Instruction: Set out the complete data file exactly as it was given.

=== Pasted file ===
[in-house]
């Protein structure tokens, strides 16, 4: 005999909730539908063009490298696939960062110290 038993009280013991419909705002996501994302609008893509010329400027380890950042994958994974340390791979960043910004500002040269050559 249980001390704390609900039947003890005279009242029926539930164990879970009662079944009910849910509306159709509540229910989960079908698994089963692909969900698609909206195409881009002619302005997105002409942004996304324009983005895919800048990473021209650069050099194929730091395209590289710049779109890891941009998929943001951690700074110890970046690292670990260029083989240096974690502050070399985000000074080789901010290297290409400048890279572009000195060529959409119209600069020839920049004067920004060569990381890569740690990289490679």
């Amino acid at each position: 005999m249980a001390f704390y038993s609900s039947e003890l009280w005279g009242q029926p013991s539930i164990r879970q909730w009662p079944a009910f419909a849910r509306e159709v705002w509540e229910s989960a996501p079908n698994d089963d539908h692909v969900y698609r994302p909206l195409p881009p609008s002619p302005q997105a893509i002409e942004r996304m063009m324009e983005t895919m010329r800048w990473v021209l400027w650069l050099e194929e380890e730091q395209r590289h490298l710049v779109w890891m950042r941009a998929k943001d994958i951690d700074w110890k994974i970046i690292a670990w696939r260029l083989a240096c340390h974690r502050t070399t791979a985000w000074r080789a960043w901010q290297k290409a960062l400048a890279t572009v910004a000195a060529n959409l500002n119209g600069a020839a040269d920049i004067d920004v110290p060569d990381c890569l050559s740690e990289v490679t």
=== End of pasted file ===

[in-house]
């Protein structure tokens, strides 16, 4: 005999909730539908063009490298696939960062110290 038993009280013991419909705002996501994302609008893509010329400027380890950042994958994974340390791979960043910004500002040269050559 249980001390704390609900039947003890005279009242029926539930164990879970009662079944009910849910509306159709509540229910989960079908698994089963692909969900698609909206195409881009002619302005997105002409942004996304324009983005895919800048990473021209650069050099194929730091395209590289710049779109890891941009998929943001951690700074110890970046690292670990260029083989240096974690502050070399985000000074080789901010290297290409400048890279572009000195060529959409119209600069020839920049004067920004060569990381890569740690990289490679």
């Amino acid at each position: 005999m249980a001390f704390y038993s609900s039947e003890l009280w005279g009242q029926p013991s539930i164990r879970q909730w009662p079944a009910f419909a849910r509306e159709v705002w509540e229910s989960a996501p079908n698994d089963d539908h692909v969900y698609r994302p909206l195409p881009p609008s002619p302005q997105a893509i002409e942004r996304m063009m324009e983005t895919m010329r800048w990473v021209l400027w650069l050099e194929e380890e730091q395209r590289h490298l710049v779109w890891m950042r941009a998929k943001d994958i951690d700074w110890k994974i970046i690292a670990w696939r260029l083989a240096c340390h974690r502050t070399t791979a985000w000074r080789a960043w901010q290297k290409a960062l400048a890279t572009v910004a000195a060529n959409l500002n119209g600069a020839a040269d920049i004067d920004v110290p060569d990381c890569l050559s740690e990289v490679t």